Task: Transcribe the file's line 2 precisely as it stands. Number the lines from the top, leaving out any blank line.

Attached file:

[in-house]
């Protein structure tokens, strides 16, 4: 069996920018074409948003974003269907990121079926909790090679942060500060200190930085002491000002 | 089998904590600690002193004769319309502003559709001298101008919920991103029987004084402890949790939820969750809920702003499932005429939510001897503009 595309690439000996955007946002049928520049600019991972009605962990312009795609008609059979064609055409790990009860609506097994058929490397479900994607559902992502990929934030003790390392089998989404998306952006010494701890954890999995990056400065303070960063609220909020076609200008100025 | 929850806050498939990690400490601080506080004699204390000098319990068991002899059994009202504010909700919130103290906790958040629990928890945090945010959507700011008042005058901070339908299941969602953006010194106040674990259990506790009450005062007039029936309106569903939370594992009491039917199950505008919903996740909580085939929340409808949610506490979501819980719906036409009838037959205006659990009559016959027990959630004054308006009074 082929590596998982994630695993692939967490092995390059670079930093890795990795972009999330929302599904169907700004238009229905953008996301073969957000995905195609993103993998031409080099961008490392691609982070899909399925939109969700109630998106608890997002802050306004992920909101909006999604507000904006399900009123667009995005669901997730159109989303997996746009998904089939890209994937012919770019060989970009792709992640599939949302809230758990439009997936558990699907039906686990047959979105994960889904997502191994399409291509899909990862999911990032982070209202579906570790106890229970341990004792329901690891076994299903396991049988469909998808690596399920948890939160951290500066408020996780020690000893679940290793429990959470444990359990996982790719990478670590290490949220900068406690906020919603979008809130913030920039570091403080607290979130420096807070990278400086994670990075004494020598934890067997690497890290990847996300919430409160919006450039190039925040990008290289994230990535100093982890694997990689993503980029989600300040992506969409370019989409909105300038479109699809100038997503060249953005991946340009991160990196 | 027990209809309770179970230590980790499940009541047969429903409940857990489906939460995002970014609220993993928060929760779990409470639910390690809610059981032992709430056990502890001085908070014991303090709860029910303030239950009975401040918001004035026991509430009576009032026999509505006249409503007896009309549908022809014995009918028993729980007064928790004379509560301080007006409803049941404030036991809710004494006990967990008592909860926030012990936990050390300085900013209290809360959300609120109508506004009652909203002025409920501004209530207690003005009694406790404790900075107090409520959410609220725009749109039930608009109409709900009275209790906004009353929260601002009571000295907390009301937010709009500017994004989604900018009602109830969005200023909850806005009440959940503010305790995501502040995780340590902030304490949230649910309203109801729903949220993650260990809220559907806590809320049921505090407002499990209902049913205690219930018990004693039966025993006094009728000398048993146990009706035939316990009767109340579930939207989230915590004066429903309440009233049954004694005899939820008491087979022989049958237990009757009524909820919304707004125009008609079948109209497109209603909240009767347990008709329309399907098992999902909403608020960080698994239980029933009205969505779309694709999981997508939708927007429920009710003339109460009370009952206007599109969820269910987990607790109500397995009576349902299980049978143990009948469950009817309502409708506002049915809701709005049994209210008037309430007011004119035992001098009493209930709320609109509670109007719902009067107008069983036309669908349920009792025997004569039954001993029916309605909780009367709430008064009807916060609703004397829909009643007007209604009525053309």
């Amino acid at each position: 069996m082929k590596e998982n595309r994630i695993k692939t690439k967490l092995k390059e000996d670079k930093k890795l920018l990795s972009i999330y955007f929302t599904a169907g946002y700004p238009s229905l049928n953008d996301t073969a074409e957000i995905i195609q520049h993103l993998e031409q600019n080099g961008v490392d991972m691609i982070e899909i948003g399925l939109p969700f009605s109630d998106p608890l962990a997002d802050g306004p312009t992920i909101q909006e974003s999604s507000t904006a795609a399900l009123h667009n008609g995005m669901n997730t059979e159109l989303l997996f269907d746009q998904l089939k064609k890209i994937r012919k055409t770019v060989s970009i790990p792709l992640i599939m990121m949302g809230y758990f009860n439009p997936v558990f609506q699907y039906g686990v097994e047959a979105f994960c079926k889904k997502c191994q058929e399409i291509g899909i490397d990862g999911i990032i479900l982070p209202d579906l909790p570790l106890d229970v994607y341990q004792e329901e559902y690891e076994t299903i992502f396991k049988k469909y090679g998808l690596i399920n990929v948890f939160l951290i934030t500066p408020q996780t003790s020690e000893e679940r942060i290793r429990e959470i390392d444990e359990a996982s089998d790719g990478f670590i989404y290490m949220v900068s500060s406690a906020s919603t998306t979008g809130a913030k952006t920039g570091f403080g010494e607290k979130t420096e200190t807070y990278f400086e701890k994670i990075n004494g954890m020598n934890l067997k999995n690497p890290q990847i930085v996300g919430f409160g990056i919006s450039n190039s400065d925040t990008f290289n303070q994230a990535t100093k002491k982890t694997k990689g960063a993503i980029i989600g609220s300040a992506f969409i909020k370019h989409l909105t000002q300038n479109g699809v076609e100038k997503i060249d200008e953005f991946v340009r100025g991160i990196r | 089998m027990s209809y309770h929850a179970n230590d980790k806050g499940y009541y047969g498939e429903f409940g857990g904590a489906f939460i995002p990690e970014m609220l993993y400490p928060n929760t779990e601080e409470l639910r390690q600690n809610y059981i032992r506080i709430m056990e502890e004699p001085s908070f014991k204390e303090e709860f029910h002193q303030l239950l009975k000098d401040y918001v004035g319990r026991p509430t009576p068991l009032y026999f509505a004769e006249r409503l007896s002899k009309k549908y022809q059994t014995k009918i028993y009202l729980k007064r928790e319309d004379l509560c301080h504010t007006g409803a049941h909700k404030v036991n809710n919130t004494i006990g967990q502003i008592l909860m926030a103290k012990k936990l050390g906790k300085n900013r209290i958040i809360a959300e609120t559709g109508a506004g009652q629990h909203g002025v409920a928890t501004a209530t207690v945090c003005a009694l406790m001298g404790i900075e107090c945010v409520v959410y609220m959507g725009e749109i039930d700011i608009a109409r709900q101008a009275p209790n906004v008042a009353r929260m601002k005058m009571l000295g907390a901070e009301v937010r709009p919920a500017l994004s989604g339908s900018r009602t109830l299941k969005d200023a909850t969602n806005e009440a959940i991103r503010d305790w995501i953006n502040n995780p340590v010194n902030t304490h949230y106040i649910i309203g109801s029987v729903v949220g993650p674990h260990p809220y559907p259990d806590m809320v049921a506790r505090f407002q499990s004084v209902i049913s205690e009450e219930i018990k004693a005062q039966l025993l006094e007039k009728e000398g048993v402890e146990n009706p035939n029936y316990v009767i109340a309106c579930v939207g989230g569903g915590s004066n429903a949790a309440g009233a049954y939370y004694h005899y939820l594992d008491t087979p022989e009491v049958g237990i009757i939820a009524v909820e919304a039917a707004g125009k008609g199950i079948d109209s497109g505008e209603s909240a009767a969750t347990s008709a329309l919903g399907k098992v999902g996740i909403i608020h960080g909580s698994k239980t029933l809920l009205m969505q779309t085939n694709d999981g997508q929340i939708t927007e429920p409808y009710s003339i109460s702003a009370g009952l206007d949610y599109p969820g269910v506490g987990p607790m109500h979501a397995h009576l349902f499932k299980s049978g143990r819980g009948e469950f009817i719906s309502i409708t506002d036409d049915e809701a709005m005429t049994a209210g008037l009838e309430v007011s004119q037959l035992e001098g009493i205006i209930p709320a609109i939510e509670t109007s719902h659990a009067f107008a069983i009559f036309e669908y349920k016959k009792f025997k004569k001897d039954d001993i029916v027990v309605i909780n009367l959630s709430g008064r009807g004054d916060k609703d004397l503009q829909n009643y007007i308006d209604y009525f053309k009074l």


């Protein structure tokens, strides 16, 4: 069996920018074409948003974003269907990121079926909790090679942060500060200190930085002491000002 | 089998904590600690002193004769319309502003559709001298101008919920991103029987004084402890949790939820969750809920702003499932005429939510001897503009 595309690439000996955007946002049928520049600019991972009605962990312009795609008609059979064609055409790990009860609506097994058929490397479900994607559902992502990929934030003790390392089998989404998306952006010494701890954890999995990056400065303070960063609220909020076609200008100025 | 929850806050498939990690400490601080506080004699204390000098319990068991002899059994009202504010909700919130103290906790958040629990928890945090945010959507700011008042005058901070339908299941969602953006010194106040674990259990506790009450005062007039029936309106569903939370594992009491039917199950505008919903996740909580085939929340409808949610506490979501819980719906036409009838037959205006659990009559016959027990959630004054308006009074 082929590596998982994630695993692939967490092995390059670079930093890795990795972009999330929302599904169907700004238009229905953008996301073969957000995905195609993103993998031409080099961008490392691609982070899909399925939109969700109630998106608890997002802050306004992920909101909006999604507000904006399900009123667009995005669901997730159109989303997996746009998904089939890209994937012919770019060989970009792709992640599939949302809230758990439009997936558990699907039906686990047959979105994960889904997502191994399409291509899909990862999911990032982070209202579906570790106890229970341990004792329901690891076994299903396991049988469909998808690596399920948890939160951290500066408020996780020690000893679940290793429990959470444990359990996982790719990478670590290490949220900068406690906020919603979008809130913030920039570091403080607290979130420096807070990278400086994670990075004494020598934890067997690497890290990847996300919430409160919006450039190039925040990008290289994230990535100093982890694997990689993503980029989600300040992506969409370019989409909105300038479109699809100038997503060249953005991946340009991160990196 | 027990209809309770179970230590980790499940009541047969429903409940857990489906939460995002970014609220993993928060929760779990409470639910390690809610059981032992709430056990502890001085908070014991303090709860029910303030239950009975401040918001004035026991509430009576009032026999509505006249409503007896009309549908022809014995009918028993729980007064928790004379509560301080007006409803049941404030036991809710004494006990967990008592909860926030012990936990050390300085900013209290809360959300609120109508506004009652909203002025409920501004209530207690003005009694406790404790900075107090409520959410609220725009749109039930608009109409709900009275209790906004009353929260601002009571000295907390009301937010709009500017994004989604900018009602109830969005200023909850806005009440959940503010305790995501502040995780340590902030304490949230649910309203109801729903949220993650260990809220559907806590809320049921505090407002499990209902049913205690219930018990004693039966025993006094009728000398048993146990009706035939316990009767109340579930939207989230915590004066429903309440009233049954004694005899939820008491087979022989049958237990009757009524909820919304707004125009008609079948109209497109209603909240009767347990008709329309399907098992999902909403608020960080698994239980029933009205969505779309694709999981997508939708927007429920009710003339109460009370009952206007599109969820269910987990607790109500397995009576349902299980049978143990009948469950009817309502409708506002049915809701709005049994209210008037309430007011004119035992001098009493209930709320609109509670109007719902009067107008069983036309669908349920009792025997004569039954001993029916309605909780009367709430008064009807916060609703004397829909009643007007209604009525053309």